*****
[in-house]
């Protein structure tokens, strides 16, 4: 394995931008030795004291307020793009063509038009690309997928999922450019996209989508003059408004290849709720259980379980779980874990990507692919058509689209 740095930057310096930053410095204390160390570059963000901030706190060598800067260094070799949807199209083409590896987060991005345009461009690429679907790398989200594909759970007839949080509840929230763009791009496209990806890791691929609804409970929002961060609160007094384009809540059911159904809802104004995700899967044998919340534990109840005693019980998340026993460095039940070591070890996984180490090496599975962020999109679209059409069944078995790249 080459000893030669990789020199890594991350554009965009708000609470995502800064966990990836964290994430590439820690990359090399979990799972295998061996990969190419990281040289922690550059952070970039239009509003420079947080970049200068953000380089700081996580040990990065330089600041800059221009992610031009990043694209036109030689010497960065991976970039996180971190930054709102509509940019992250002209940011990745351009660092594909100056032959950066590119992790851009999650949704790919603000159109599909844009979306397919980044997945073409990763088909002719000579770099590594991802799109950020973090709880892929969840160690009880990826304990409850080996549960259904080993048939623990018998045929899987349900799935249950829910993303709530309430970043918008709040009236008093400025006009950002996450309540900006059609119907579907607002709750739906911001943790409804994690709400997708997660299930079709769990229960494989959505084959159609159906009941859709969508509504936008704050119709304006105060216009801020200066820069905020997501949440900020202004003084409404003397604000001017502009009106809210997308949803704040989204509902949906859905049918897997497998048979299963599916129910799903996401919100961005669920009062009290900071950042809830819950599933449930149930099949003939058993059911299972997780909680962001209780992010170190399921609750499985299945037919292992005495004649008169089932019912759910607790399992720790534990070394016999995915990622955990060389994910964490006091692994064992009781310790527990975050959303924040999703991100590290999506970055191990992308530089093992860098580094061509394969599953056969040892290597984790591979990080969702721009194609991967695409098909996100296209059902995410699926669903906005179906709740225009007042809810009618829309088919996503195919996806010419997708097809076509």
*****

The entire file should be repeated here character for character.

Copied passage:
[in-house]
């Protein structure tokens, strides 16, 4: 394995931008030795004291307020793009063509038009690309997928999922450019996209989508003059408004290849709720259980379980779980874990990507692919058509689209 740095930057310096930053410095204390160390570059963000901030706190060598800067260094070799949807199209083409590896987060991005345009461009690429679907790398989200594909759970007839949080509840929230763009791009496209990806890791691929609804409970929002961060609160007094384009809540059911159904809802104004995700899967044998919340534990109840005693019980998340026993460095039940070591070890996984180490090496599975962020999109679209059409069944078995790249 080459000893030669990789020199890594991350554009965009708000609470995502800064966990990836964290994430590439820690990359090399979990799972295998061996990969190419990281040289922690550059952070970039239009509003420079947080970049200068953000380089700081996580040990990065330089600041800059221009992610031009990043694209036109030689010497960065991976970039996180971190930054709102509509940019992250002209940011990745351009660092594909100056032959950066590119992790851009999650949704790919603000159109599909844009979306397919980044997945073409990763088909002719000579770099590594991802799109950020973090709880892929969840160690009880990826304990409850080996549960259904080993048939623990018998045929899987349900799935249950829910993303709530309430970043918008709040009236008093400025006009950002996450309540900006059609119907579907607002709750739906911001943790409804994690709400997708997660299930079709769990229960494989959505084959159609159906009941859709969508509504936008704050119709304006105060216009801020200066820069905020997501949440900020202004003084409404003397604000001017502009009106809210997308949803704040989204509902949906859905049918897997497998048979299963599916129910799903996401919100961005669920009062009290900071950042809830819950599933449930149930099949003939058993059911299972997780909680962001209780992010170190399921609750499985299945037919292992005495004649008169089932019912759910607790399992720790534990070394016999995915990622955990060389994910964490006091692994064992009781310790527990975050959303924040999703991100590290999506970055191990992308530089093992860098580094061509394969599953056969040892290597984790591979990080969702721009194609991967695409098909996100296209059902995410699926669903906005179906709740225009007042809810009618829309088919996503195919996806010419997708097809076509």